GM: I use models and some friends as reference, but more often it’s the cracks in the sidewalk, dead leaves and severed flowers that inform the composition. I take photos on my walks and open them all up later. Just looking at them gives me ideas for shapes and compositions. Sometimes I don’t look at them at all, but I’m always looking and paying special attention to these things. The broken pieces I see are quite beautiful (not to say the models/friends are broken, they‘re the beautiful part).
RT: Hahaha! Good save on the models not being broken. Now let’s talk horror! Your stuff is definitely dark and a little macabre. That’s my bread and butter, but I know that in the film community, horror is still considered trashy (they are getting better, but not there yet). Is it the same in your field? How does this affect you? Do you get people trying to censor you or tell you it’s too gory or too dark to be taken seriously?
Btw, I do find your stuff beautiful. I’m not questioning it. Horror is the best art.
GM: Thanks! There’s always a bit of shame tied to it. I think that’s because there’s truth there. Nobody wants to confront their Jungian shadow, but horror helps people in so many ways. Sometimes it helps us deal with things, and at times it shows us we are more capable than we think. It’s my favorite genre, and it’s really unappreciated.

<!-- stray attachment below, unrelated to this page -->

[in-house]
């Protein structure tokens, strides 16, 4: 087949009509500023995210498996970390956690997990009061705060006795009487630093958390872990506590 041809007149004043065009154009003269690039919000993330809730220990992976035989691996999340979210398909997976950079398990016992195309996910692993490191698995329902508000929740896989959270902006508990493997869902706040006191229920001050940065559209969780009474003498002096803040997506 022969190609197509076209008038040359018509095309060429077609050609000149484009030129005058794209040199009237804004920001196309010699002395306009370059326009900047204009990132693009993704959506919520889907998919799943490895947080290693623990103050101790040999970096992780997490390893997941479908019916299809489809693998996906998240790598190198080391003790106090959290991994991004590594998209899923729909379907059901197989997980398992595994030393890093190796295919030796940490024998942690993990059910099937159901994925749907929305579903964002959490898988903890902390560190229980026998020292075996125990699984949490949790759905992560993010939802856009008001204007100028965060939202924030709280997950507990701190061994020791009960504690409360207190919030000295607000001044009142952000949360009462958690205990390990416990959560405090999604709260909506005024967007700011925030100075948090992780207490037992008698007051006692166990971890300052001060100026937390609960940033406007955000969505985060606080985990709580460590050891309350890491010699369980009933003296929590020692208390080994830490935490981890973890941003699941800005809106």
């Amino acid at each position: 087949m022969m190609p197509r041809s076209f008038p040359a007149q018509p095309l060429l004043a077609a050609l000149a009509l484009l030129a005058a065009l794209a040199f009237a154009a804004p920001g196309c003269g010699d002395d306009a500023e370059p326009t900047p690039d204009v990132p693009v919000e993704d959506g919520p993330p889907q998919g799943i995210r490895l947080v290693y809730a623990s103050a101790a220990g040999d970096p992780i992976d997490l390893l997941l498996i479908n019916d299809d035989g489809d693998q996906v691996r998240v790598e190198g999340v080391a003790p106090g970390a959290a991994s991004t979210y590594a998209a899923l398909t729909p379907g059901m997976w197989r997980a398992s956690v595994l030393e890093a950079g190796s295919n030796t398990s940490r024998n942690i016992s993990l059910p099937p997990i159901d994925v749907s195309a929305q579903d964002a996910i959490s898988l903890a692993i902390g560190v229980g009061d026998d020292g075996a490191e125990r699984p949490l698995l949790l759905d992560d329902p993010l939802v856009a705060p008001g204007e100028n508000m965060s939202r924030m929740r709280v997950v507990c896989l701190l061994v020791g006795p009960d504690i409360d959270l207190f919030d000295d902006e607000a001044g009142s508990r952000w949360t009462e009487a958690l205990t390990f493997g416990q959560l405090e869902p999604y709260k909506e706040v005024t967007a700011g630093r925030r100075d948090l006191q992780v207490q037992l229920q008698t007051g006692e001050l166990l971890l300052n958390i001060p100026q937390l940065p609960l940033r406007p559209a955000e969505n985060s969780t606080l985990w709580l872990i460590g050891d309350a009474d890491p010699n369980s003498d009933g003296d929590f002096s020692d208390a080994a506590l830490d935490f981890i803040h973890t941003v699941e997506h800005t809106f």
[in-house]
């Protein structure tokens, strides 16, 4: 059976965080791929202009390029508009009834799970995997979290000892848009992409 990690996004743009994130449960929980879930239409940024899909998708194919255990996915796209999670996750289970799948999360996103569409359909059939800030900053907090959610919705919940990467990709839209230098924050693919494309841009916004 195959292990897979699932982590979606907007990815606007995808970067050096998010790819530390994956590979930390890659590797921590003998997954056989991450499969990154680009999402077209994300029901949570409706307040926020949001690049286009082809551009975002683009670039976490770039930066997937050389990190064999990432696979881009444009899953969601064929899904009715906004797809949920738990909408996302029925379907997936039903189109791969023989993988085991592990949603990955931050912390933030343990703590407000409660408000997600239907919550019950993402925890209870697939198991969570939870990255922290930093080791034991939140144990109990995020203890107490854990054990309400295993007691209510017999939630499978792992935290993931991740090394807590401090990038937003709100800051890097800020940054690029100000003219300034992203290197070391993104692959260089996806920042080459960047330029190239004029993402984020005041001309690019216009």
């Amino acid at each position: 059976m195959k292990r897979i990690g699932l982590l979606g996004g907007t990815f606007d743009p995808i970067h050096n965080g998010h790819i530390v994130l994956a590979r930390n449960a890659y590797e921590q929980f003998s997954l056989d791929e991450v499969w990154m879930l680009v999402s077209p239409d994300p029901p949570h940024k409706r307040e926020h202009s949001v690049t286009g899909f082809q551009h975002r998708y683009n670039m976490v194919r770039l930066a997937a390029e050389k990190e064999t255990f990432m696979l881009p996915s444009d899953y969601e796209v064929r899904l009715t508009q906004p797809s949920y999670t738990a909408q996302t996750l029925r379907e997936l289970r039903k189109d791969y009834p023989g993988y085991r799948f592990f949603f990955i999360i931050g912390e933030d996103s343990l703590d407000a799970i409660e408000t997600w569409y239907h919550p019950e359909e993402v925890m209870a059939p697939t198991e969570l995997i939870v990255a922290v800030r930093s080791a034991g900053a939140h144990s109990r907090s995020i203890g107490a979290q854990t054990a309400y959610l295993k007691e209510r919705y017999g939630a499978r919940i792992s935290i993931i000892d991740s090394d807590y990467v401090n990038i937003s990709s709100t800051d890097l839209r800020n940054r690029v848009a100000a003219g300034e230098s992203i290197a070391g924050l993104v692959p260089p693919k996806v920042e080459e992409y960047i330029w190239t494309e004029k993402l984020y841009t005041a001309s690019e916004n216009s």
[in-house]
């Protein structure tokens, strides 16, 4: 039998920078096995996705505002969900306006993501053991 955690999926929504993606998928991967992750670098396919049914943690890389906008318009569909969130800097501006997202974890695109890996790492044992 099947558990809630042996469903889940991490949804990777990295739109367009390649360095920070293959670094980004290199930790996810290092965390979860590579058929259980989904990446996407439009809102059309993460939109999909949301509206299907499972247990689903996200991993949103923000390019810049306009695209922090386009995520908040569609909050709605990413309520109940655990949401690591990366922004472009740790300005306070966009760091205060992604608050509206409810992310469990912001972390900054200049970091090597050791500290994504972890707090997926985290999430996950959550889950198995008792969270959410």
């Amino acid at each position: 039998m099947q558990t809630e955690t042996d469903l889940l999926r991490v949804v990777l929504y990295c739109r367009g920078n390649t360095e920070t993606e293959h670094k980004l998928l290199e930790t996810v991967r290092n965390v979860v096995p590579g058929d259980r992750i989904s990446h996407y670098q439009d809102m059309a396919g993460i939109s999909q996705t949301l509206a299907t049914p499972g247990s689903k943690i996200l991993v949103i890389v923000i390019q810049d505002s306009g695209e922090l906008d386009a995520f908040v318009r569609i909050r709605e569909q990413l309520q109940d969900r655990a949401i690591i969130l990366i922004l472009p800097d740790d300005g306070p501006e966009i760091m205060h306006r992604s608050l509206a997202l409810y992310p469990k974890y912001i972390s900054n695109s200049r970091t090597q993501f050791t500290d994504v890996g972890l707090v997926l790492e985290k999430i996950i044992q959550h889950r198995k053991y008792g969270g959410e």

I keep a lot of the pieces I make private, because for some I think I went too far to show to people. It’s hard. I was also kicked out of a class in college for showing something I made involving brain surgery. But I didn’t let that bother me. They’re just having a visceral reaction without thinking about why it’s there. It’s only the times when people think I must be perverse when they see my art— that can be really embarrassing.
RT: It really sucks that people see it that way. There is beauty in it. Even the grotesque. You can’t have life without death, and it’s only natural to explore that. Let me ask one more thing before we call it quits. What advice would you give to anyone wanting to dive in to this medium?
GM: Thanks! Yeah, I think it’s only natural. The yin and the yang, the good and the bad… and the ugly.
I’d say this to anyone doing any kind of art: Make your own tools. Try making your own brushes or paints. It forms a connection, so that what you work with become extensions of you. It keeps things personal.